Yes, on the robotic side. Remember during the first go-around, NASA said it would take care of the basic transportation system, the communications system and the landers; leaving the rest open. That has not changed. What has changed is that we initially said we would build lunar robotic landers. But when we looked at our whole lunar profile and then looked at the budget, we asked whether we really needed to do these missions. At the same time, other parties had expressed interest in providing a robotic lander. Since it wasn’t in the critical path of our basic transportation system, we’ve decided to leave that open.

Have you identified new opportunities for commercial participation?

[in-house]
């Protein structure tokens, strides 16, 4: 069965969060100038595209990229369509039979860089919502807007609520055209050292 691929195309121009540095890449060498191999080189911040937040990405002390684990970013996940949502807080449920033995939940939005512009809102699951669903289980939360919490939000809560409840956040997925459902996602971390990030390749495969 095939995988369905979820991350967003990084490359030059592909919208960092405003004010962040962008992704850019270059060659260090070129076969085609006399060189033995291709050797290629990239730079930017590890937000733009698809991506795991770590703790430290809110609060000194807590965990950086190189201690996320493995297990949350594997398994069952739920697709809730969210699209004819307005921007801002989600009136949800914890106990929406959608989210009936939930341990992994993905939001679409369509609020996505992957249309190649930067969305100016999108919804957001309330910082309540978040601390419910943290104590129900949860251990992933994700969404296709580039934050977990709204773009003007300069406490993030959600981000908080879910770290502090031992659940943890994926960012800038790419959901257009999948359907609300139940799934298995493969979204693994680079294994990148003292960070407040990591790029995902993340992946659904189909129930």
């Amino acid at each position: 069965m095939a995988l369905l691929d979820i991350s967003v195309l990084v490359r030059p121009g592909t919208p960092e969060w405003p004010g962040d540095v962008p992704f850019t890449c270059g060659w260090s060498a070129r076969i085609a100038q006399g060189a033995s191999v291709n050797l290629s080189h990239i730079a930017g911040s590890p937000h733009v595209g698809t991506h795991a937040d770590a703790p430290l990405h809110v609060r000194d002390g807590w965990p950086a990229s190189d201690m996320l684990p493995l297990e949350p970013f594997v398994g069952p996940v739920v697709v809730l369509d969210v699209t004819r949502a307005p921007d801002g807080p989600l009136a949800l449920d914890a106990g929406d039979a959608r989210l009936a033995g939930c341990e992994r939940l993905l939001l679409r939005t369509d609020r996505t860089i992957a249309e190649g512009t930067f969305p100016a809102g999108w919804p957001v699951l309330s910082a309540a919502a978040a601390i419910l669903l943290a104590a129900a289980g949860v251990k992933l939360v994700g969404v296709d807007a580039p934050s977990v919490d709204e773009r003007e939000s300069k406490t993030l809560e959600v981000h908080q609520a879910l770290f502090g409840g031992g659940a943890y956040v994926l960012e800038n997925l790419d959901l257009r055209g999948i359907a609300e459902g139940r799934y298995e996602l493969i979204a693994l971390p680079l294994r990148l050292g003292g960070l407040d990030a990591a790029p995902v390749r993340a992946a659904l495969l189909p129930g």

We didn’t reduce opportunities for commercial participation between LAT 1 and the second iteration.

What do you see as some of the promising opportunities for commercial involvement?

Some of the commercial folks are talking about a fuel depot in a Lagrange Point 1. I don’t know how promising that is or not. That’s just what some of the commercial entities are looking at. I would think things like rovers and power systems – whether nuclear or something else – would be great opportunities for commercial as well as international participation. Another area prime for commercial involvement is high-bandwidth communications for public engagement-oriented activities.

Do you think the Google Lunar X Prize will spur activity useful to NASA’s Moon plans?

I would hope it would

. That’s what these X Prizes are about, to really get these operations going and spur new ideas. Space commerce and public engagement are the two big areas


X Prize is influencing. When you listen to the talk on the street that’s what you are hearing.